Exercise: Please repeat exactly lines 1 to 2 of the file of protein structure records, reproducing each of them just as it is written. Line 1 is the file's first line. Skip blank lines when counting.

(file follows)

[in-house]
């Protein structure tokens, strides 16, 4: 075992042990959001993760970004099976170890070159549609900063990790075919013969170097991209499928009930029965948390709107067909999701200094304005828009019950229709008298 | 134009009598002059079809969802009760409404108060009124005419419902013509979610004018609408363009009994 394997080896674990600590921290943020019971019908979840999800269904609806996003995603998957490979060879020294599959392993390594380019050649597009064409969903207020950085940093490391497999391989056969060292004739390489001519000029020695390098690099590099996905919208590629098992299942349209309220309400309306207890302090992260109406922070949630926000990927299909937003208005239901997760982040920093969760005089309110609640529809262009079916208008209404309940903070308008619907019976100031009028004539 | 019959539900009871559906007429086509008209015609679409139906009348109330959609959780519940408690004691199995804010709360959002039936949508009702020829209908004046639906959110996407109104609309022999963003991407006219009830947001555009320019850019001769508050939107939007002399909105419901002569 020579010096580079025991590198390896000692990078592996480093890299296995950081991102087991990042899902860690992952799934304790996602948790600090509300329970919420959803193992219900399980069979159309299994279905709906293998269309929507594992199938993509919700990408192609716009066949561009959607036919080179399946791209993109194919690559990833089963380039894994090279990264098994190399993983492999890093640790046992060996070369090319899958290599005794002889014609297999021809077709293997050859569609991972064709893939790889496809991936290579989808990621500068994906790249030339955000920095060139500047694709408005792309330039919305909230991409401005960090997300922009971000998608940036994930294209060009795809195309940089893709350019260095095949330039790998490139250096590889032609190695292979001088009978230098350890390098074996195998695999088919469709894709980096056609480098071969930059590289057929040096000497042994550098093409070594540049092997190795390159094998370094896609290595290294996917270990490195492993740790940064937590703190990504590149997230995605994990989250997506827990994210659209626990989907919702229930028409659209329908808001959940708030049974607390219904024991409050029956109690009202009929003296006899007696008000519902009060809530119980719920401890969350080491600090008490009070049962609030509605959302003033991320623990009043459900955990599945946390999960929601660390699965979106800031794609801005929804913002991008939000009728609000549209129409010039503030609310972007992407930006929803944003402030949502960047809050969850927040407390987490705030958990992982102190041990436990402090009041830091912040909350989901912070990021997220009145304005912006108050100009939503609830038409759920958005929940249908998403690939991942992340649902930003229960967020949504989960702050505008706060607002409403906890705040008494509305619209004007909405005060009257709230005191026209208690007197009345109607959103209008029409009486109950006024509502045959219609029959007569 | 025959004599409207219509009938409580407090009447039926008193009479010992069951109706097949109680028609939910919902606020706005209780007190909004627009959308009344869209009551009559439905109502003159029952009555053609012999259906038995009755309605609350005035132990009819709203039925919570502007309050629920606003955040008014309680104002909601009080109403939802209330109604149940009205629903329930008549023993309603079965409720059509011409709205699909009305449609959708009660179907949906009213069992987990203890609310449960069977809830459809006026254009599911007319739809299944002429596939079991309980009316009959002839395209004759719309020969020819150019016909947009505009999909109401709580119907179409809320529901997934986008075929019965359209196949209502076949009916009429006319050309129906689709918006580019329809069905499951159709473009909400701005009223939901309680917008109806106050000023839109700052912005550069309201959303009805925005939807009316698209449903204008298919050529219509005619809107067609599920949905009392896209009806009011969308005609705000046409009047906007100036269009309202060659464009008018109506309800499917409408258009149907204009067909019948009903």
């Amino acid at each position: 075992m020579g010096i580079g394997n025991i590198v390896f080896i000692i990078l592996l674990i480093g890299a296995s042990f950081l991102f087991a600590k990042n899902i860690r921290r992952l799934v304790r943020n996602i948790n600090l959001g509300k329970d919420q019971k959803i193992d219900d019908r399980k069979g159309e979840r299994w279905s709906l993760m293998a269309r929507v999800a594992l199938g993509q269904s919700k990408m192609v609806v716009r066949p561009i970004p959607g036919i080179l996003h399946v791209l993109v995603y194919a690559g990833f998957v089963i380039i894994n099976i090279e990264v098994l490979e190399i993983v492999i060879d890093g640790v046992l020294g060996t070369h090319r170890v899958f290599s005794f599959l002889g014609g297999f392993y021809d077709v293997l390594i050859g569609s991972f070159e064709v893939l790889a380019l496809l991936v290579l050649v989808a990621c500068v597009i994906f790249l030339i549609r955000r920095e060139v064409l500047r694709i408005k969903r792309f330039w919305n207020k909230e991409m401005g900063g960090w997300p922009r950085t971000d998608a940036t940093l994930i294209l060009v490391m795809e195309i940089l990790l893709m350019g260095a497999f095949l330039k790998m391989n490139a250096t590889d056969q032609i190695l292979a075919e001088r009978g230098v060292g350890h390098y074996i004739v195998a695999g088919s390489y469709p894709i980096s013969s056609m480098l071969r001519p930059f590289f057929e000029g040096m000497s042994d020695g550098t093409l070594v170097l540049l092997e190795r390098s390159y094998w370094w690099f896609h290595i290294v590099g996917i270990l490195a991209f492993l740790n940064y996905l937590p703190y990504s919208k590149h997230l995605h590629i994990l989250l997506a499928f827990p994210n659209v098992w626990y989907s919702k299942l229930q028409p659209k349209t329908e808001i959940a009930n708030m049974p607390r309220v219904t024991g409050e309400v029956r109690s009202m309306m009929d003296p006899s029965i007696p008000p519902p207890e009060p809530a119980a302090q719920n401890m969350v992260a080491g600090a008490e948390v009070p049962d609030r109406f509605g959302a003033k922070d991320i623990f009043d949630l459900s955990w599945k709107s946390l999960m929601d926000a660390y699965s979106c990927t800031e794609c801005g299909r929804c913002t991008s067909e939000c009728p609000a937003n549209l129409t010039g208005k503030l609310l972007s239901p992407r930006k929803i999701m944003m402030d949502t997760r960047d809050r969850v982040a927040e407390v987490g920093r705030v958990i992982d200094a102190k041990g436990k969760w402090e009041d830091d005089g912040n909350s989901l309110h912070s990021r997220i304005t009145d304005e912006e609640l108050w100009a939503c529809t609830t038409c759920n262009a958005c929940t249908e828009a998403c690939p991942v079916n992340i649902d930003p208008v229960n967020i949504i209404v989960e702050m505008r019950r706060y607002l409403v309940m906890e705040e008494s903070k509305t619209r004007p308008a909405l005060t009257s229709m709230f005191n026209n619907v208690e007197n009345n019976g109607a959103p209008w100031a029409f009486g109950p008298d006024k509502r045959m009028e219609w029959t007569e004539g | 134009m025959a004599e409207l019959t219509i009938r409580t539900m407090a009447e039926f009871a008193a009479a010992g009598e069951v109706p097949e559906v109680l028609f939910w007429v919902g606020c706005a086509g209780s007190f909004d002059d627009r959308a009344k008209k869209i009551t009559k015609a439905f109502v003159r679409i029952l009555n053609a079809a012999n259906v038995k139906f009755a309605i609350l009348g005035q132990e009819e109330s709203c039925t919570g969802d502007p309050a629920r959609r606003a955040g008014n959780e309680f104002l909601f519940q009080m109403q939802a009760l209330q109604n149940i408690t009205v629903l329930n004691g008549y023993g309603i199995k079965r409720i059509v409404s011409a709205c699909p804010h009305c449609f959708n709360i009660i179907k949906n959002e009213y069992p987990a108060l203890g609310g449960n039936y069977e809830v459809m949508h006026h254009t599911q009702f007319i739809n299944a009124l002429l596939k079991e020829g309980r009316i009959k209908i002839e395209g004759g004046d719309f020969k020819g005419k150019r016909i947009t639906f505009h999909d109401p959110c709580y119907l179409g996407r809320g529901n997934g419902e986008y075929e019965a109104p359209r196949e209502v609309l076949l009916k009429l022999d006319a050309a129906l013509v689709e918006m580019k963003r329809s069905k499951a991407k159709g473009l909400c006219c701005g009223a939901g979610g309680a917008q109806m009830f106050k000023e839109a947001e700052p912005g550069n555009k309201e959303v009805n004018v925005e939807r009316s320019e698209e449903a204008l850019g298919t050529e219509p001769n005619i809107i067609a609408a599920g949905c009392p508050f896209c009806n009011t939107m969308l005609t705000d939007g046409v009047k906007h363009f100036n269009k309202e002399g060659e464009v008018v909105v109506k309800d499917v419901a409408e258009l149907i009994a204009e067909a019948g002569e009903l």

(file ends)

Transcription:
[in-house]
């Protein structure tokens, strides 16, 4: 075992042990959001993760970004099976170890070159549609900063990790075919013969170097991209499928009930029965948390709107067909999701200094304005828009019950229709008298 | 134009009598002059079809969802009760409404108060009124005419419902013509979610004018609408363009009994 394997080896674990600590921290943020019971019908979840999800269904609806996003995603998957490979060879020294599959392993390594380019050649597009064409969903207020950085940093490391497999391989056969060292004739390489001519000029020695390098690099590099996905919208590629098992299942349209309220309400309306207890302090992260109406922070949630926000990927299909937003208005239901997760982040920093969760005089309110609640529809262009079916208008209404309940903070308008619907019976100031009028004539 | 019959539900009871559906007429086509008209015609679409139906009348109330959609959780519940408690004691199995804010709360959002039936949508009702020829209908004046639906959110996407109104609309022999963003991407006219009830947001555009320019850019001769508050939107939007002399909105419901002569 020579010096580079025991590198390896000692990078592996480093890299296995950081991102087991990042899902860690992952799934304790996602948790600090509300329970919420959803193992219900399980069979159309299994279905709906293998269309929507594992199938993509919700990408192609716009066949561009959607036919080179399946791209993109194919690559990833089963380039894994090279990264098994190399993983492999890093640790046992060996070369090319899958290599005794002889014609297999021809077709293997050859569609991972064709893939790889496809991936290579989808990621500068994906790249030339955000920095060139500047694709408005792309330039919305909230991409401005960090997300922009971000998608940036994930294209060009795809195309940089893709350019260095095949330039790998490139250096590889032609190695292979001088009978230098350890390098074996195998695999088919469709894709980096056609480098071969930059590289057929040096000497042994550098093409070594540049092997190795390159094998370094896609290595290294996917270990490195492993740790940064937590703190990504590149997230995605994990989250997506827990994210659209626990989907919702229930028409659209329908808001959940708030049974607390219904024991409050029956109690009202009929003296006899007696008000519902009060809530119980719920401890969350080491600090008490009070049962609030509605959302003033991320623990009043459900955990599945946390999960929601660390699965979106800031794609801005929804913002991008939000009728609000549209129409010039503030609310972007992407930006929803944003402030949502960047809050969850927040407390987490705030958990992982102190041990436990402090009041830091912040909350989901912070990021997220009145304005912006108050100009939503609830038409759920958005929940249908998403690939991942992340649902930003229960967020949504989960702050505008706060607002409403906890705040008494509305619209004007909405005060009257709230005191026209208690007197009345109607959103209008029409009486109950006024509502045959219609029959007569 | 025959004599409207219509009938409580407090009447039926008193009479010992069951109706097949109680028609939910919902606020706005209780007190909004627009959308009344869209009551009559439905109502003159029952009555053609012999259906038995009755309605609350005035132990009819709203039925919570502007309050629920606003955040008014309680104002909601009080109403939802209330109604149940009205629903329930008549023993309603079965409720059509011409709205699909009305449609959708009660179907949906009213069992987990203890609310449960069977809830459809006026254009599911007319739809299944002429596939079991309980009316009959002839395209004759719309020969020819150019016909947009505009999909109401709580119907179409809320529901997934986008075929019965359209196949209502076949009916009429006319050309129906689709918006580019329809069905499951159709473009909400701005009223939901309680917008109806106050000023839109700052912005550069309201959303009805925005939807009316698209449903204008298919050529219509005619809107067609599920949905009392896209009806009011969308005609705000046409009047906007100036269009309202060659464009008018109506309800499917409408258009149907204009067909019948009903």